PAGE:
The RRS "L" brackets will be 90* perpendicular. For landscape work the "L" bracket is a wonderful time-saving tool. It can be used as a 3-frame shift pano anti-parallax tool with a T/S lens, and is a nice piece of armor to protect the camera body as mentioned.

The only negative I've found with an "L" bracket and plate, besides cost, is the added extra weight. There are times I will remove the "L" and associated tripod plate to shave 8oz of weight to lighted my backpack - then wish at least 10 times that I had brought it.

Aug 01, 2012 at 08:59 PM
Roland W
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p.1 #7 · p.1 #7 · Using L Brackets

When using a standard L bracket, the height of the lens does change slightly when you change orientations, but it is very rare that the change will make any difference in the framing of the shot. I almost always re frame after changing orientations with an L bracket, but that is normally because of other aspects of the shot, and not the slight vertical shift of the lens location.

If you use a bottom only camera plate and use a side slot in the ball head to "tip over the side", several issues have been mentioned above. One issue is that putting the camera body and lens off center from the tripod makes the support less stable for a variety of mechanical reasons. Another issue mentioned above was about the camera or the quick release clamp hitting parts of the ball head or tripod structure when tipped in to the slot, preventing full 90 degree tip.

The following are more issues that have not been mentioned, or that I want to again also mention. For the side tip in to the slot you are limited to around 90 degrees of tip maximum, so you can not go past 90 without flopping the whole setup around to the other side of the ball head. And a flop to the right side means that the hand grip would be on the bottom, which is useless for me. And the point above about needing the tripod pretty close to level in order to do a 90 degree tip and get a level horizon is a good one, and relates to the 90 degree typical tip limit. With a L bracket you can of course tip directly to either side quite a ways with no need to think about a slot. The next issue I want to mention is that in order to tip over the side, you need to loosen the pan base and move the slot to about where you need it, usually on the left side, before you can tip in to it, and that takes some looking and planning. And a related aspect of where the side slot needs to be located was the biggest issue for me, which is that to adjust the aim of the camera, including from side to side, you need to loosen both the pan base lock knob and the ball head lock knob to do your aiming, and then tighten each again to lock. With a L bracket, only your main ball lock knob needs to be manipulated. I often re-frame and shoot a variety of compositions for the same general scene, and having to play with both knobs, often on different sides of the ball head, was very frustrating to me. A final issue is if you want to do a panorama using the ball head pan base, a side tipped camera puts the lens a ways off to the side of the center of rotation, which may cause a different parallax kind of issue for some scenes.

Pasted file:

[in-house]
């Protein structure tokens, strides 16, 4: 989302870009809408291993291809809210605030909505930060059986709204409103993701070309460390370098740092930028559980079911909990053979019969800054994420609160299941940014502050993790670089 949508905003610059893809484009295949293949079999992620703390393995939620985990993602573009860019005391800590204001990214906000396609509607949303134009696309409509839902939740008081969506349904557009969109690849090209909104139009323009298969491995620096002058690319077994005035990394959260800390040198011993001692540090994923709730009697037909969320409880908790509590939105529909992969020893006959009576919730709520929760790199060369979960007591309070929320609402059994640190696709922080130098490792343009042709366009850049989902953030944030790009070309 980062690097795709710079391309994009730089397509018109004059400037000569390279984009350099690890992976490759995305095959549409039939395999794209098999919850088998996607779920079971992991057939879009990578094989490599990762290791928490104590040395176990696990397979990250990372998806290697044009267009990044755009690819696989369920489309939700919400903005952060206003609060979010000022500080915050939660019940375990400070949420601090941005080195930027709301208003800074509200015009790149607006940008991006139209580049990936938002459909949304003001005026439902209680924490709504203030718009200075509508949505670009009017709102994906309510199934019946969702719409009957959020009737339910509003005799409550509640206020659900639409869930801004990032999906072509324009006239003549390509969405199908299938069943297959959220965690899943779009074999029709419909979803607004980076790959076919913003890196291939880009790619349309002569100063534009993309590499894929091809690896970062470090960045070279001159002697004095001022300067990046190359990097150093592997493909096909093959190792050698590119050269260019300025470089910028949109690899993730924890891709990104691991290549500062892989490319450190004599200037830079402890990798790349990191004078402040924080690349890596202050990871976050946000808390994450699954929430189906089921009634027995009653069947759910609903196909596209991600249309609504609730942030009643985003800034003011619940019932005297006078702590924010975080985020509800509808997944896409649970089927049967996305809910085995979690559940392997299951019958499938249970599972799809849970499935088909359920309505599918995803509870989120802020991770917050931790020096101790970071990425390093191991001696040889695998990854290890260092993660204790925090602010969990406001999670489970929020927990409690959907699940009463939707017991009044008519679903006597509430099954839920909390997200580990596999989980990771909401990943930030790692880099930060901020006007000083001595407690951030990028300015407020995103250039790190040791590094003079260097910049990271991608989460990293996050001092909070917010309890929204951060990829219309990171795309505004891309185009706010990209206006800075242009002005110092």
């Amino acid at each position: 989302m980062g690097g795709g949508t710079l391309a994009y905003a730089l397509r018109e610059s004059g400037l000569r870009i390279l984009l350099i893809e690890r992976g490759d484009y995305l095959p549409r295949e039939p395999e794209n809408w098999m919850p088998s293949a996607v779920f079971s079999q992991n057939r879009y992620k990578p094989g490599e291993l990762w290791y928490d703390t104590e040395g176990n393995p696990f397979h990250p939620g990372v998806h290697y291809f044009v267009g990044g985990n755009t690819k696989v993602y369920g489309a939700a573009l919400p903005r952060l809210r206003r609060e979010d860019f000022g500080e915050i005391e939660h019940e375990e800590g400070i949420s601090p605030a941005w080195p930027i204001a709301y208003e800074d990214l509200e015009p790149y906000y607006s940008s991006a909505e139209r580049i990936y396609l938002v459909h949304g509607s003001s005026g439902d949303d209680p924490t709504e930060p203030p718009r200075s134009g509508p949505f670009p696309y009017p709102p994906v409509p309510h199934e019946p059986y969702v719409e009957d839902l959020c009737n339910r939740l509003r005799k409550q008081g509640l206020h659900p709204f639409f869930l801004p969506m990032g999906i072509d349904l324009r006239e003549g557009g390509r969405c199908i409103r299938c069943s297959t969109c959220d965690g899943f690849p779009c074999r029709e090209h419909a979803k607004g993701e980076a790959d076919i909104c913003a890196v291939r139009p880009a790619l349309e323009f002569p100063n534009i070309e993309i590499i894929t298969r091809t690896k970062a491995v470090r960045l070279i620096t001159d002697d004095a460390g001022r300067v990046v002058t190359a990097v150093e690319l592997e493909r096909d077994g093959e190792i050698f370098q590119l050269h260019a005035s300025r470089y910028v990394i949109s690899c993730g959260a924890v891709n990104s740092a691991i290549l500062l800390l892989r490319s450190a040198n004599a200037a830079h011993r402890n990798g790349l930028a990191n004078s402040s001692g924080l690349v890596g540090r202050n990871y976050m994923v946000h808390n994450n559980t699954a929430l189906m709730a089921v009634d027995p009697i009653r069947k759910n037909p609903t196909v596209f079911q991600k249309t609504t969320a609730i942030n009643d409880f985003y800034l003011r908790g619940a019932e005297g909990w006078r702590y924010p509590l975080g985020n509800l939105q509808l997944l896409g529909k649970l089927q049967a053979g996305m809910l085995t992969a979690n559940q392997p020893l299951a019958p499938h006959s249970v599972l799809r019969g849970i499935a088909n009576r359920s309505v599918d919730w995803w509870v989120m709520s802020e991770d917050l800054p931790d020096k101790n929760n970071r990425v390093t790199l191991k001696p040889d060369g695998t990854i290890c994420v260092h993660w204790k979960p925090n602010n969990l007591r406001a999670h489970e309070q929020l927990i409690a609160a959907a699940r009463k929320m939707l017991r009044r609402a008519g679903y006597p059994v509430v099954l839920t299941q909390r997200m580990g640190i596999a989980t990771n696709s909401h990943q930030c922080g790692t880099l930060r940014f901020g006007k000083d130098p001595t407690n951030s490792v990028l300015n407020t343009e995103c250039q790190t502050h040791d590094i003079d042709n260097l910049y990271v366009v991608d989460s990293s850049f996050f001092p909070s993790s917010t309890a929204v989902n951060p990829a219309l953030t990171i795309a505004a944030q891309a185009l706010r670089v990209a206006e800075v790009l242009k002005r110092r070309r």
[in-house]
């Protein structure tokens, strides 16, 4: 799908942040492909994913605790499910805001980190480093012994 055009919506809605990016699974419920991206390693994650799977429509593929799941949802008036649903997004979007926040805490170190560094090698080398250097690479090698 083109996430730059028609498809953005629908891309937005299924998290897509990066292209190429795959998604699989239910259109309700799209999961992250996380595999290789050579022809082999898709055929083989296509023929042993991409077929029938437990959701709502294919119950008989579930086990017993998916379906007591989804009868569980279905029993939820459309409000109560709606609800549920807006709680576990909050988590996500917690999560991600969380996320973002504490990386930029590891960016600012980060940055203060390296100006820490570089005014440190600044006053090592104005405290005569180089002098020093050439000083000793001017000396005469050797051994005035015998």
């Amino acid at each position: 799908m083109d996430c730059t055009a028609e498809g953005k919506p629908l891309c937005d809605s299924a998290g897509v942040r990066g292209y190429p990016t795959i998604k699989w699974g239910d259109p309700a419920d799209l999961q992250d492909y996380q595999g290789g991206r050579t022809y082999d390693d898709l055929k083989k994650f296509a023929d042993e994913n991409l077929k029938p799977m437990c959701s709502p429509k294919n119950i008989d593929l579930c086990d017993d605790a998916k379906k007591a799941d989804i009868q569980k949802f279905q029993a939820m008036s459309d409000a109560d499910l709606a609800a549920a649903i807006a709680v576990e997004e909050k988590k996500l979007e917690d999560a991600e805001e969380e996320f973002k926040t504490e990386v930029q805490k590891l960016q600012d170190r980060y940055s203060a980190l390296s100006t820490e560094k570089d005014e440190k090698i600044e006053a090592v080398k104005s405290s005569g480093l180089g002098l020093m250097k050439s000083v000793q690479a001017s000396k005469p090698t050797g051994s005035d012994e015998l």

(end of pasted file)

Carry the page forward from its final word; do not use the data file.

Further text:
I know I always get a good L bracket for every new body I acquire, and it spends a lot of time installed and used, unless I am not using a tripod and also care about the weight of the gear. So I highly recommend L brackets, and also very much like to combine them with a nice lever quick release clamp on the ball head to make a fast and easy to use aiming system.

Aug 01, 2012 at 11:56 PM